New England Patriots Summer Six-Pack

ARLINGTON, TX - APRIL 26: The New England Patriots logo is seen on a video board during the first round of the 2018 NFL Draft at AT
ARLINGTON, TX - APRIL 26: The New England Patriots logo is seen on a video board during the first round of the 2018 NFL Draft at AT /
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New England Patriots
FOXBOROUGH, MA – JANUARY 13: Rob Gronkowski /

Rob Gronkowski:

It was an odd offseason for the New England Patriots and their star tight end Rob Gronkowski.

From his retirement talk immediately after the Super Bowl loss to the Eagles to his obtuse social media posts to his bizarre press conference in Foxboro to his announcement he was returning and all was rosy to his staying away from non-mandatory offseason workouts, it was a roller coaster ride all offseason.

As arguably the best tight end in NFL history (sorry Kellen Winslow and Tony Gonzalez) Gronkowski is grossly underpaid. He signed a six-year extension in 2012 that had just $18 million in guarantees. The Patriots had to add $5.5 million in incentives (which Gronkowski met) last season to get his cash payout in the neighborhood of the top contracts for tight ends.

Heading into 2018, there are 17 tight ends with more average guaranteed money per year on their current contracts. While Gronkowski is in line to make $9 million in 2018, he is still being paid less than Jimmy Graham, Greg Olsen and Trey Burton (seriously, Burton and his 63 career receptions for 628 yards and six touchdowns is being paid more than Gronkowski). He is in the same pay neighborhood with Jordan Reed, Travis Kelce, Zach Ertz and Cameron Brate.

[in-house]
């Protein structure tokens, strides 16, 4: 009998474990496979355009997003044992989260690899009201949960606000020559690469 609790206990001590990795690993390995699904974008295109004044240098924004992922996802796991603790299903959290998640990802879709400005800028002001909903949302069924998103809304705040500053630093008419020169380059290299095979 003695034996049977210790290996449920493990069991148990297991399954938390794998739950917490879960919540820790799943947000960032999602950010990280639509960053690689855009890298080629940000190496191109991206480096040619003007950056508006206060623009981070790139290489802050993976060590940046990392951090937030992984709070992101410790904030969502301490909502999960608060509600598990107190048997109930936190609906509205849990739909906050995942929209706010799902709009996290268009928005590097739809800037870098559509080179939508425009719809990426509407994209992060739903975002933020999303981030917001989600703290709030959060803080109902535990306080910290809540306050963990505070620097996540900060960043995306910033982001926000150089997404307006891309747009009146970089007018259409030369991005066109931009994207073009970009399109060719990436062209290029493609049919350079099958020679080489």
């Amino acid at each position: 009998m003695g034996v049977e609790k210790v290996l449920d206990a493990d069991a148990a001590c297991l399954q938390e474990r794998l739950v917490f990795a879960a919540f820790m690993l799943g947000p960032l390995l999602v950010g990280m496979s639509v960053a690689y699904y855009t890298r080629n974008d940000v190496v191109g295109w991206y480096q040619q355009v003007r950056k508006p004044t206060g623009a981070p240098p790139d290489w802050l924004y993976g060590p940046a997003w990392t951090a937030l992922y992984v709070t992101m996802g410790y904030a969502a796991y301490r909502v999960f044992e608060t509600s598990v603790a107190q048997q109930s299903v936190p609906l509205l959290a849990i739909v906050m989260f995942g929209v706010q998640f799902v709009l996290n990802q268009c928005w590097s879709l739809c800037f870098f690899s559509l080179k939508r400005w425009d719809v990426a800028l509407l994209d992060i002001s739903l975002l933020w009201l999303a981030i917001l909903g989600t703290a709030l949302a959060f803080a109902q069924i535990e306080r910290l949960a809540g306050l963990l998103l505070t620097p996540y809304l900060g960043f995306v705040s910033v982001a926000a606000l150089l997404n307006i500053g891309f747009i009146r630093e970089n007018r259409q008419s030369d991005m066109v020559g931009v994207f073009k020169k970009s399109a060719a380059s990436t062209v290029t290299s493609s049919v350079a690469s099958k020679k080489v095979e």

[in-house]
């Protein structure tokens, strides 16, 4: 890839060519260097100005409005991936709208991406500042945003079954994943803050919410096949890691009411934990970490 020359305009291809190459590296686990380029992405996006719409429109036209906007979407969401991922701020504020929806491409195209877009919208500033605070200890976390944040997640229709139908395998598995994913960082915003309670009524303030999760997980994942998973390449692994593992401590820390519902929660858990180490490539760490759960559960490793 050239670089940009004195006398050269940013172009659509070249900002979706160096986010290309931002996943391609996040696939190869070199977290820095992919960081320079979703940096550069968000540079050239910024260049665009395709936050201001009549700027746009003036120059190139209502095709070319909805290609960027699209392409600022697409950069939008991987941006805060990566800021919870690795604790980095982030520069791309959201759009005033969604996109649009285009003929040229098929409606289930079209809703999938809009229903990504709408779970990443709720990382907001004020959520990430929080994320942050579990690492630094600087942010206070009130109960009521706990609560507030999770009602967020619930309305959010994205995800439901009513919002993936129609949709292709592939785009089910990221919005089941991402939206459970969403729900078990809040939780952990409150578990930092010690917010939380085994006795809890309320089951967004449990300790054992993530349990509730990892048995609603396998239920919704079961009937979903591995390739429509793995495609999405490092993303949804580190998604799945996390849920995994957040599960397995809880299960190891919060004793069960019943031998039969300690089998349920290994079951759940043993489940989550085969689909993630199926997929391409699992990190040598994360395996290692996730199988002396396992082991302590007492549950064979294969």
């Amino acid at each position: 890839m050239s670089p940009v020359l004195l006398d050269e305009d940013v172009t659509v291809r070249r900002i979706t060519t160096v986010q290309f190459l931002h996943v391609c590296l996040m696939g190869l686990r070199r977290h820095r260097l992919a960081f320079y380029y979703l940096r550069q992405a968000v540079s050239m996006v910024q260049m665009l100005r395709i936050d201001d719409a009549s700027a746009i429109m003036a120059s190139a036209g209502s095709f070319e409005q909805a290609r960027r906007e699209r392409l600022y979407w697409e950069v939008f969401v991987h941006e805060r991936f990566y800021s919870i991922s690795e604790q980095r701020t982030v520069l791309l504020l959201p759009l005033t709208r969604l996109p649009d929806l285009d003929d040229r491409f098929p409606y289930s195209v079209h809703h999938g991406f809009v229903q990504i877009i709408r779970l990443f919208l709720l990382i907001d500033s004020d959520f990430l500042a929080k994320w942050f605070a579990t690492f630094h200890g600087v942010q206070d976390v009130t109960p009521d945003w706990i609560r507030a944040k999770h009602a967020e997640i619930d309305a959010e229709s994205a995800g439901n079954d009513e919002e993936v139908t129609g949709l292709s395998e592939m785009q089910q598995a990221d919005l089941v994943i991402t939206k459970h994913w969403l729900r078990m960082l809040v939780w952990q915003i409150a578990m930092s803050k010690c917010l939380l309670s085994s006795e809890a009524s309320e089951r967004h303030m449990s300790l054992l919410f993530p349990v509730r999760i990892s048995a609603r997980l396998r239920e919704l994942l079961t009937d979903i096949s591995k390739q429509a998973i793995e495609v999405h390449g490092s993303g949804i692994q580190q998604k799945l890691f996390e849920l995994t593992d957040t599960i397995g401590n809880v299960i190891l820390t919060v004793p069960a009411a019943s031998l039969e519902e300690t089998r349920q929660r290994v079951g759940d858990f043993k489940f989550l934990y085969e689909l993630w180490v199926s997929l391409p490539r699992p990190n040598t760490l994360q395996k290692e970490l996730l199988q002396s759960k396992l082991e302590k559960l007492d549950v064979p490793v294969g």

Unfortunately for Gronkowski, he is under contract for $9 million in 2018 and just $8 million in 2019. After those two years, the Patriots have the option of tagging him in 2020 for a number that will likely be around $10-11 million. They can keep him in 2021 for 120 percent of the previous year and a third year in 2022 for 144 percent of the 2021 value. Think of Washington with Kirk Cousins the past few years and then realize that tight end is lowest franchise tag value on offense.

Gronkowski is basically under team control at a reasonable rate for the next five years if the Patriots choose to play hard ball. The best bet is to work out a deal with the guaranteed money that will keep Gronkowski happy without having to go through a squabble over the next few years. Tear up that old deal and give him a deal that dwarfs the other tight end and pays Gronkowski market value for the offensive weapon he is on the field.

New England should offer Gronkowski a four-year $70 million contract with $50 million or so guaranteed. Even that is less than Gronkowski deserves (he is a weapon on offense on par with Julio Jones–who wants a new contract–and Antonio Brown). With Sammy Watkins, Jarvis Landry, Mike Evans, and Davante Adams all making over $14 million per year on average, it is ridiculous–regardless of position played–that these players make more than Gronkowski.

Better yet, think of these wide receivers making more than Gronkowski over the next two seasons: Demaryius Thomas, Allen Robinson, T.Y. Hilton, Alshon Jeffery, Doug Baldwin, Keenan Allen, DeSean Jackson, Emmanuel Sanders, Larry Fitzgerald, Randall Cobb, Donte Moncrief and Pierre Garcon. Ask yourself who which of these receivers any rational human being would state are more valuable to a team than Rob Gronkowski?

Pay the man.